Only five weeks remain for submissions to the 2023 Schools Competition of the Columban Missionaries in Britain – this year’s contest is titled Building Peaceful Futures, with the deadline for entries being 10 February.
The competition, which launched last September, is aimed at students aged 13-18 years old, who are invited to demonstrate an awareness of conflict and peacemaking in the world through either a written article or an original image. Students are being asked to research and spotlight people, communities and / or organisations trying to make the world a better place.
On 5 December Pope Francis tweeted: “The Word of God plunges us into daily life and calls us to listen to the cry of the poor and to heed the violence and injustice that wound our world. It challenges Christians not to be indifferent, but to be active, creative and prophetic.”
One of the competition judges is Columban Justice and Peace Education Worker in Britain, James Trewby, who visits young people in schools and sixth forms and runs workshops, retreats and assemblies to promote justice, peace and the integrity of creation.
He said: “There is much conflict in the world at the moment, but we mustn’t lose sight of the fact there are also many initiatives designed to build bridges and promote peace too! The Columbans are keen to nurture the student voice and provide an opportunity for young people to explore these areas and determine their own thoughts on conflict and whether it is inevitable. Besides this we want to ascertain young people’s understanding of peacebuilding, how and where it’s taking place and how faith can play a part.”
The competition winners will receive cash prizes worth up to £300, with other judges including journalists such as Ruth Gledhill of The Tablet and Josephine Siedlecka of Independent Catholic News. Winning entries will be published in the Columbans’ Far East magazine, Vocation for Justice newsletter, Columban websites and social media and in other Catholic media.
A core aspect of Columban mission is justice, peace and ecology. Besides being members of Pax Christi International, the Catholic Church’s peace organisation, Columbans also support the National Justice and Peace Network of England and Wales. Irish Columban Fr Pat Cunningham, who works in South Korea and is also a judge, is active with the Catholic Nonviolence Initiative and a campaign in Korea to protest the militarisation of the beautiful Korean island of Jeju.
Another judge, Fr Kurt Zion Pala, is a Filipino Columban priest working in Myanmar, a country ruled by a military dictatorship. He particularly mentors young people in environmental education and action.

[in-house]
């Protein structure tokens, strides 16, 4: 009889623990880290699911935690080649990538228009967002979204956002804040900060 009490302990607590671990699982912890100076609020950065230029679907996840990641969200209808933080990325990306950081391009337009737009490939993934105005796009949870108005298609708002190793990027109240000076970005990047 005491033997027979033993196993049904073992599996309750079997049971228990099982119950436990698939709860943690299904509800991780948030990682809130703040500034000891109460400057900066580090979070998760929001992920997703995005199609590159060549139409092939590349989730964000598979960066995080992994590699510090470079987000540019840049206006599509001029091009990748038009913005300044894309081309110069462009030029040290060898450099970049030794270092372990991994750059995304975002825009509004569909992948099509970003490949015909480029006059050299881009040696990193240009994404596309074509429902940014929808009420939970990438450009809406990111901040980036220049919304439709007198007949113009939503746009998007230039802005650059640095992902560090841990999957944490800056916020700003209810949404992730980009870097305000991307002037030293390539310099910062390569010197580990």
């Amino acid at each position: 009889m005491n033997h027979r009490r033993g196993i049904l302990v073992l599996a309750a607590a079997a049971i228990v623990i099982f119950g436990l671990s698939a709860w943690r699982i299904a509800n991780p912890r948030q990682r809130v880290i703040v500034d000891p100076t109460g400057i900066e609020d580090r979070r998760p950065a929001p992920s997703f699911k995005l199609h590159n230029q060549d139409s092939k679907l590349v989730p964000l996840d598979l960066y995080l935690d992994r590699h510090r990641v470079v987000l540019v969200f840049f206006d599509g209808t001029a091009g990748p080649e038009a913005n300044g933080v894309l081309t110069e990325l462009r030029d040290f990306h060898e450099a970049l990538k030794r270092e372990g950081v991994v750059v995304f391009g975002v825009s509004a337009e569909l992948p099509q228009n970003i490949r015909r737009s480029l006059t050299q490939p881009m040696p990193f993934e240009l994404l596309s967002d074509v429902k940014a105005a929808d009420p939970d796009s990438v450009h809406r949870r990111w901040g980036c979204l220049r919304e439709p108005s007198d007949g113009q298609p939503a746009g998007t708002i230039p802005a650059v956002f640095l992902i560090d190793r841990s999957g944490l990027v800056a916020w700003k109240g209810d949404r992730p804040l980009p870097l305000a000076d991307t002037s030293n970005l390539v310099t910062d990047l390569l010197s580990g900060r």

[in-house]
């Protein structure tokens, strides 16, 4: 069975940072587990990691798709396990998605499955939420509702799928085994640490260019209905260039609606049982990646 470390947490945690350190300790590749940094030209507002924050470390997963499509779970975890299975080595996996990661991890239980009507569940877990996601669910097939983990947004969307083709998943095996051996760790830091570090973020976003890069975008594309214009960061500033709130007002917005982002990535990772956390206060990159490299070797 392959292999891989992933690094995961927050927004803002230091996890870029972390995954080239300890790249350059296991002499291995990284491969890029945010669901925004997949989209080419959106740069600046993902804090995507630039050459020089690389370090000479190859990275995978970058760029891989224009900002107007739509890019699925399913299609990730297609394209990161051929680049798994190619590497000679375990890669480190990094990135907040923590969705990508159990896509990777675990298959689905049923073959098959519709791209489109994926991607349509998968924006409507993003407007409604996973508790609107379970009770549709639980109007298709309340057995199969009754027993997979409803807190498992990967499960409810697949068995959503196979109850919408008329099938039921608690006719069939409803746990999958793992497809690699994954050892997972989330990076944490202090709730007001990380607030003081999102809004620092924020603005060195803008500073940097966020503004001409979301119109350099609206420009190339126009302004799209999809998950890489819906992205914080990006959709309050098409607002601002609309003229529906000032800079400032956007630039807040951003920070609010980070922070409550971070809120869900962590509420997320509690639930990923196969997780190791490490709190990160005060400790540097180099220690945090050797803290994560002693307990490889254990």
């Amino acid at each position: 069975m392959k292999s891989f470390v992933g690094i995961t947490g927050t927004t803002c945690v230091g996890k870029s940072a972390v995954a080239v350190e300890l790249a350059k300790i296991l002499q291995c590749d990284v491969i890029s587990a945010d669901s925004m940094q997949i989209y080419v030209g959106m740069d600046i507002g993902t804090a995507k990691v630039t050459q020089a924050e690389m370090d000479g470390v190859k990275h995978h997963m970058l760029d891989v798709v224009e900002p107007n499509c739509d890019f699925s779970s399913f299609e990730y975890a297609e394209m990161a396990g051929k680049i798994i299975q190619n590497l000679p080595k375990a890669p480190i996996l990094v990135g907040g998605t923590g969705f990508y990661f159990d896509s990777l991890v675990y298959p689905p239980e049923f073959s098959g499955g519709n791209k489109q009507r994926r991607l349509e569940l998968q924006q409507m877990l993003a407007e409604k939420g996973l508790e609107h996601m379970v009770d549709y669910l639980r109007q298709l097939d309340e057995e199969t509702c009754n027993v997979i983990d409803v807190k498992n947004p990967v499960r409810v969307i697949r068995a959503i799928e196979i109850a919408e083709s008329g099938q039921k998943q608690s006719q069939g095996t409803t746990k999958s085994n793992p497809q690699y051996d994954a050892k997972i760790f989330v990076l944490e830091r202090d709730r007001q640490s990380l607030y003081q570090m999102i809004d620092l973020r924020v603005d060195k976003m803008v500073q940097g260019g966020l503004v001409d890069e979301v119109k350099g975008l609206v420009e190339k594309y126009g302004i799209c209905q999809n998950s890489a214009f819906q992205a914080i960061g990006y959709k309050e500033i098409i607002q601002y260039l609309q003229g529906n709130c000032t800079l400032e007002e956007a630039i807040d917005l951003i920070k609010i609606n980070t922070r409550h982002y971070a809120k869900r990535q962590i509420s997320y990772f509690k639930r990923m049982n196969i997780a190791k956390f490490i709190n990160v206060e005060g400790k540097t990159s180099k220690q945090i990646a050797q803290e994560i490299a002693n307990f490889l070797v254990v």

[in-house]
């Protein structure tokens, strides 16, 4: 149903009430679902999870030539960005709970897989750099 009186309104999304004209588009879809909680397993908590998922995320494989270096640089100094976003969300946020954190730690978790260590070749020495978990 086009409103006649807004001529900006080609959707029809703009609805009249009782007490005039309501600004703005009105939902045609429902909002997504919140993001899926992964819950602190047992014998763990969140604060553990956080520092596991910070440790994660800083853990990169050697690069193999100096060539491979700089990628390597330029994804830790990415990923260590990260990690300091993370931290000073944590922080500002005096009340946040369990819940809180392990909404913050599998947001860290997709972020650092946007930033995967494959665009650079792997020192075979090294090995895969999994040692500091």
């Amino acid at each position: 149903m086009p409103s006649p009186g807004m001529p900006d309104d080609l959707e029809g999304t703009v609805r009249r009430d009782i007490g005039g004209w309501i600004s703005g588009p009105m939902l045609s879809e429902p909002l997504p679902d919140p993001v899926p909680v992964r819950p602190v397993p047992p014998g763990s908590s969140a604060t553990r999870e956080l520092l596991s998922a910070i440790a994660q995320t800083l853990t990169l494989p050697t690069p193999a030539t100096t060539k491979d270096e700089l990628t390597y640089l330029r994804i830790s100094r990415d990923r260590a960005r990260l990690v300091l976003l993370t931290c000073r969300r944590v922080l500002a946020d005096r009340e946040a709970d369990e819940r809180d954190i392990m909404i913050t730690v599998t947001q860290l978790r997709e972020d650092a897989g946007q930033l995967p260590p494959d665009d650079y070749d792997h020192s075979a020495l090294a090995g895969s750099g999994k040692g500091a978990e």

Teachers and students will find the Columban Competition website a useful resource. It includes information on the theme, an introductory video, examples of Columbans and others dedicated to building peace throughout the world, as well as Catholic Social Teaching on the theme of peace. There are also details on submission of entries and a helpful FAQ page. The website provides material suitable for students, teachers and parents.
This is the sixth annual such schools competition from the Columban Missionaries in Britain, with previous themes including migrants, climate change, racism, throwaway culture and 21st century changemakers.
Cardinal Vincent Nichols, speaking shortly after the Requiem Mass in St Peter’s Square for Pope Emeritus Benedict XVI, described the funeral as in one way “a straightforward celebration of a Funeral Mass,” in another way, a uniquely historical event “of great emotional depth and stature.”
The Requiem Mass, presided over by Benedict’s successor Pope Francis, took place on Thursday morning, 5 January, after almost 200,000 pilgrims had paid their final respects to the Pope Emeritus during a period of his lying in state for the previous three days.
Cardinal Nichols said he was collecting his memories of Pope Benedict during the Mass and considered his last homily before retiring as pope.
In it, Benedict used the image of Jesus asleep in the back of the boat when the storm came on the Sea of Galilee and the disciples were frightened.
The Cardinal repeated Archbishop Georg Gänswein’s recollections:
“He said, Benedict used to say, ‘but now Jesus never sleeps and he’s always with us.’ So during the Mass I was thinking about those things and, quite simply, how lovable Benedict was and therefore thanking God for the gifts that He gave us through him.”
The Bishops' Conference of England and Wales website has further details on the life of Pope Emeritus Benedict XVI, including of his Papal Visit to the UK in 2010, as well as reflections on his funeral, Pope Francis' homily, and prayers prepared by the Liturgy Office.